Early Jets


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22 January 2006
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Fairey Firefly dual power

By 1943 Fairey engineers were trying to improve the Firefly's performance. They considered alternative powerplants as Bristol Centaurus XII or Rolls-Royce X45 Penine and even the combination of Piston/Jet engine. The jet was to be located in place of the observer's position, making the aircraft a single seater.

Source: Fairey Firefly by W. Harrison. Airlife. ISBN 1 85310 196 6


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This is excellent !
Not even in British Secret Projects - Fighters...
Great Find.
I have found a very interesting collection of early jets on Soviet Secret Projects: Fighters

Pre 1945 designs included:

KhAI-2 (1937)
Gudkov Gu-VRD (1943)
Lavochkin La-VRD (1944)
3 years ago, in collaboration with Lark, we tryed to produce a Hawker P1035 drawing based on all the information available. This is the profile


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High quality early British jet fighters can be found on "Interceptor" by James Goulding (Ian Allan publishing). ISBN 0-7110-1583-X. It is a very fine book.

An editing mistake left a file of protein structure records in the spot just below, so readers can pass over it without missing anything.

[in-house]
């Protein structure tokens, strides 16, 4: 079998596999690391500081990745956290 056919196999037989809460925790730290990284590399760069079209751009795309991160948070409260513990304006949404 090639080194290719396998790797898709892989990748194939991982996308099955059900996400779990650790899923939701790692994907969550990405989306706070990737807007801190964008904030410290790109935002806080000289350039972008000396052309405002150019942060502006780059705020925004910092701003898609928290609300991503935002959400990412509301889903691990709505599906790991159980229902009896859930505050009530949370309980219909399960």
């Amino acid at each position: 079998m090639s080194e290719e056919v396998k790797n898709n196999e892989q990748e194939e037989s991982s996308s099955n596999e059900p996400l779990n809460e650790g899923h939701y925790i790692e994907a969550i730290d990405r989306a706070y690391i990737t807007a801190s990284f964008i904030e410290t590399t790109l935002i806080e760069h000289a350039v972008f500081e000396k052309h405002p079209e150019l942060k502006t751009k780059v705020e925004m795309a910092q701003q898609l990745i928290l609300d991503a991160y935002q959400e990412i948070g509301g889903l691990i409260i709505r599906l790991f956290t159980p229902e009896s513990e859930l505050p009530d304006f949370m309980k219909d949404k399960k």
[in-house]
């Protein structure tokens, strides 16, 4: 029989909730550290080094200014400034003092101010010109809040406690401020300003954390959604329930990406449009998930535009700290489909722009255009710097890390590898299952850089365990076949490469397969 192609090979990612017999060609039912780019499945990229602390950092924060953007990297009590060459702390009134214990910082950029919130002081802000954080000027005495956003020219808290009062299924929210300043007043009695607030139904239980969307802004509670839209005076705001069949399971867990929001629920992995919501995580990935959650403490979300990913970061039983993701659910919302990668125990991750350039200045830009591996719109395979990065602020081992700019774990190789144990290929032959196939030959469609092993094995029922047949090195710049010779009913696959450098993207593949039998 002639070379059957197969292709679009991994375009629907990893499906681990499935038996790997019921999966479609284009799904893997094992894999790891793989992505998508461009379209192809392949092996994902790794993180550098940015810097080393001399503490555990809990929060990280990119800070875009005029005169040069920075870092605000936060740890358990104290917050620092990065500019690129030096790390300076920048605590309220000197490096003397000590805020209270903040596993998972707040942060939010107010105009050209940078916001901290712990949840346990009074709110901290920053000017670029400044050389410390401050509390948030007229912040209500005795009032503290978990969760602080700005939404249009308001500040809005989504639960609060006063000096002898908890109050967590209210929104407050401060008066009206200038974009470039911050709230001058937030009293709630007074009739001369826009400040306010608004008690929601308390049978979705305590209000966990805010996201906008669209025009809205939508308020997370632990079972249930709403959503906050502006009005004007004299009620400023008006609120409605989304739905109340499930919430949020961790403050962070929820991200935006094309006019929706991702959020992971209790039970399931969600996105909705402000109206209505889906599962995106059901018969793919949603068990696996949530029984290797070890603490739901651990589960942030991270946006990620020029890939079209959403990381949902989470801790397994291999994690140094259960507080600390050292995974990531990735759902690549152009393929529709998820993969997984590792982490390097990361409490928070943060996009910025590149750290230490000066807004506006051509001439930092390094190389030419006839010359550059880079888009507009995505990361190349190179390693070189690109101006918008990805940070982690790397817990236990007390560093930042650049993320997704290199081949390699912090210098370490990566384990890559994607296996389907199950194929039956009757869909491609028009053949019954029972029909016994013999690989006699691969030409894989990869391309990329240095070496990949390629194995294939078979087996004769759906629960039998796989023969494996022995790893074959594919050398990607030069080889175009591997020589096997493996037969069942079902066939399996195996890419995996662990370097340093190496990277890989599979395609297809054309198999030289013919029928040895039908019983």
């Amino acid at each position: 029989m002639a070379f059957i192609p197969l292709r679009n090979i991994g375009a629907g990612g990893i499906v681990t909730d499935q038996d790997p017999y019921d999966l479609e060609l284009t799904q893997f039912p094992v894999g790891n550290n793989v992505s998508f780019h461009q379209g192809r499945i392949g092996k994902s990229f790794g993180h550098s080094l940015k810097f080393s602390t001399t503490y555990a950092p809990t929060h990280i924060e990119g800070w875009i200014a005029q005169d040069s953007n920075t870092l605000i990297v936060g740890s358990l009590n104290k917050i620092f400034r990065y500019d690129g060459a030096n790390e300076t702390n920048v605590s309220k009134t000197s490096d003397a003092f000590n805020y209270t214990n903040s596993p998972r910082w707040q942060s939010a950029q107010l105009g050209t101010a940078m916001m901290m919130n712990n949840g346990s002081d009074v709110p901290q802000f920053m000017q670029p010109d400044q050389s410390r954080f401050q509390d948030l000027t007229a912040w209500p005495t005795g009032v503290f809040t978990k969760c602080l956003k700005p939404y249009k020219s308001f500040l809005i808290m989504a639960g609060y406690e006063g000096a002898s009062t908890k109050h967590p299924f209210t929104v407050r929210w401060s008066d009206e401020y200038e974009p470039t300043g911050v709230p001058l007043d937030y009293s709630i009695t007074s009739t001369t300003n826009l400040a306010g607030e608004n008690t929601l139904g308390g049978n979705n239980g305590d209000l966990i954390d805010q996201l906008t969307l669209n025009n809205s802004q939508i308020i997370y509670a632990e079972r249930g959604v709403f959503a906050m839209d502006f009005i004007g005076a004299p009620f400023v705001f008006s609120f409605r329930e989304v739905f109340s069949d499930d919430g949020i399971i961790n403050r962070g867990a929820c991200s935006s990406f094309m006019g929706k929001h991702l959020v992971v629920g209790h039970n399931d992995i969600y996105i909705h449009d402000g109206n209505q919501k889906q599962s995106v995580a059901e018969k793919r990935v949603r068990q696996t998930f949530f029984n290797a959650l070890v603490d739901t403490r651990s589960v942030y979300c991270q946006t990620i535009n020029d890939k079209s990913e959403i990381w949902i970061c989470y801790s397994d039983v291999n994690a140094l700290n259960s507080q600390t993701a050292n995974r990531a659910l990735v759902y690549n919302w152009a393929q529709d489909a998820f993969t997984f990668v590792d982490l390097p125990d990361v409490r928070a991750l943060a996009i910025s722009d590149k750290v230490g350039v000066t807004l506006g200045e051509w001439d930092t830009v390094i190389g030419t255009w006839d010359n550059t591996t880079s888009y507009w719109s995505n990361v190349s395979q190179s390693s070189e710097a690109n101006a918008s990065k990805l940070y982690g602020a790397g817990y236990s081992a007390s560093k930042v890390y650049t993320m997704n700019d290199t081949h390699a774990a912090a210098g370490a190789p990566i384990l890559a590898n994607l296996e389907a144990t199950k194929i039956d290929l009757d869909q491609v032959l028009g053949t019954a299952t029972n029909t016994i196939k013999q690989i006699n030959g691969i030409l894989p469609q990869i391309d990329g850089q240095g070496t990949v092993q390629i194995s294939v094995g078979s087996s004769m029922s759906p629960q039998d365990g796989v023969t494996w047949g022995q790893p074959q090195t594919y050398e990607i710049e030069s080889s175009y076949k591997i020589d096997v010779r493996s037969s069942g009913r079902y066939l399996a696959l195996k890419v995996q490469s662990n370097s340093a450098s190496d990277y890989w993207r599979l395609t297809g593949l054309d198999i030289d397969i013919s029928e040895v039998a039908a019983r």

Gloster Boosted Fighter
Gloster E5/42
Gloster F9/40 original armament layout
Gloster E1/44
Supermarine E10/44
Hi Pometablava,

can you identify the type number to the Supermarine E10/44.

Supermarine E10/44 type number is 392. Described as a Jet Propelled Aircraft based on "Spitefull" to meet OR.182. A naval variant was planned under E1/45 but latter cancelled. The type actually flown under prototype form but the pre-production form (illustrated in James Goulding book) never left the drawing board. This model is the ancestor of the Supermarine Attacker which inherited the same type number.


Supermarine Attacker, Swift and Scimitar. Philip Birtles. Ian Allan.

The British Aircraft Apecifications File
Air Britain Publication

British Secret Projects: Fighters & Bombers 1935-45. Tony Buttler. Midland

Interceptor. James Goulding. Ian Allan
All of you might be familiar with the Lockheed L-133 Starjet, the first US design for a jet fighter. More info on this design exists at the following links:

There is a thread on the L-133 already.

More on topic. O'hain mentions quite a bit of research into turbojets that was done in Sweden during the 20s and 30s. Does anyone know if these paper engine studies ever produced paper aircraft studies?
Yes I do, why? I can't recall him ever mentioning aircraft designs to go along with the engines in that or some of the things he wrote.

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